When a Refunding Bond is Required

In the Matter of the Estate of Dorothy Dreher, No. A-4800-17T3, 2019 WL 1512720 (N.J. Super. Ct. App. Div. April 8, 2019).

Dorothy Dreher had two children, David and Rebecca. David was the executor.  Rebecca filed a verified complaint to vacate the probate judgment on grounds of undue influence and lack of capacity.  After four days of trial the parties reached a settlement which they placed on the record.  The settlement provided that the net estate would be split equally by the parties and that Rebecca would receive an immediate $100,000.00 advance distribution.

David’s attorney sent a refunding bond and release to Rebecca’s attorney. Rebecca’s attorney returned an executed refunding bond and release, but the form had been altered to remove the language requiring Rebecca to refund any part of her distribution.  David’s attorney advised that the estate would not make the distribution without an appropriate refunding bond.

Rebecca moved to enforce litigant’s rights. She argued that since the settlement agreement provided that she would receive a $100,000.00 advance distribution but did not specifically state that she would be obligated to provide a refunding bond, she should not be required to do so.

The trial judge denied Rebecca’s motion, stating:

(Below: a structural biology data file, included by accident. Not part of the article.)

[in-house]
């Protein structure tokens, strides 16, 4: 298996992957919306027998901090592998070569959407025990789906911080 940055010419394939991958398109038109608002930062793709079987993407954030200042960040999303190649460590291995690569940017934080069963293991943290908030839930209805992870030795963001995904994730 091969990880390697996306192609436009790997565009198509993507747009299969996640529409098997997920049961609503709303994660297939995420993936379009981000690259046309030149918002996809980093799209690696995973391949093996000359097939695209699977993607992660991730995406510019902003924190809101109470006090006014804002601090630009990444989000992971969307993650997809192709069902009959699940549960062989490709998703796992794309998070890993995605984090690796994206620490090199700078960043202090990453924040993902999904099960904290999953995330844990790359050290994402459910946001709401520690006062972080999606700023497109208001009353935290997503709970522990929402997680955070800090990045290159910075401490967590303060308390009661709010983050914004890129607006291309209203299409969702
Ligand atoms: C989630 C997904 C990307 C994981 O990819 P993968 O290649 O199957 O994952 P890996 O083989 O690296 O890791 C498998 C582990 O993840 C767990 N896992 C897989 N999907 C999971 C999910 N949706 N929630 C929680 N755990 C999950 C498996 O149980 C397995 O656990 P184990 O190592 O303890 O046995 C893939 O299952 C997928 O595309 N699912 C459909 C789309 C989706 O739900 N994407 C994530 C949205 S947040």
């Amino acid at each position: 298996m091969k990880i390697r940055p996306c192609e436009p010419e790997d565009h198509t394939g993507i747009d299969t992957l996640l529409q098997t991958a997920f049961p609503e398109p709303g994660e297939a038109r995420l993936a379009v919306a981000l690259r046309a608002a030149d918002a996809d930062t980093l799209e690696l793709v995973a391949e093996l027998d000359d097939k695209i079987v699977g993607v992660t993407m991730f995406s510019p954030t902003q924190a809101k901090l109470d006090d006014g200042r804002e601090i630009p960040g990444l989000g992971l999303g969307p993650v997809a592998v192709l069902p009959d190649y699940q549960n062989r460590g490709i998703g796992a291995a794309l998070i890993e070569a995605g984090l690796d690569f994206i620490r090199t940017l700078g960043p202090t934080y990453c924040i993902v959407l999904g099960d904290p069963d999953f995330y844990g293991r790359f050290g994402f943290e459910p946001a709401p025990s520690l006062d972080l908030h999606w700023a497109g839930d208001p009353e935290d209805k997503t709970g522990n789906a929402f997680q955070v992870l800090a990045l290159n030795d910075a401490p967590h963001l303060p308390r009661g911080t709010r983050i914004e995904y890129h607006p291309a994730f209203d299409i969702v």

Plaintiff requests an order enforcing the terms of the settlement because the settlement agreement did not include the terms encompassed in a release and refunding bond. Despite plaintiff’s assertion that the settlement “was for real money”, it appears that the parties agreed that each sibling would receive 50% of the decedent’s net estate.  The $100,000 requested by plaintiff is not a cash gift, but rather is an early distribution made of her 50% share of decedent’s estate.  Due to the nature of distributions, as opposed to cash settlement payments, the refunding bond requirement of N.J.S.A. 3B:23-24, et seq., applies.

Id. at *2.

The trial court continued:

In short, there is nothing the court can enforce as it is plaintiff’s own actions preventing the early distribution from the estate. The $100,000 payment was framed as a distribution when the parties placed the settlement on the record  . . . essentially, plaintiff is asking the court to order an estate distribution as if it were a cash payment.  This is unsupported by the statutory law and the settlement agreement on the record.


The Appellate Division affirmed, agreeing that N.J.S.A. 3B:23-24 requires the personal representative of an estate to obtain a refunding bond prior to distribution.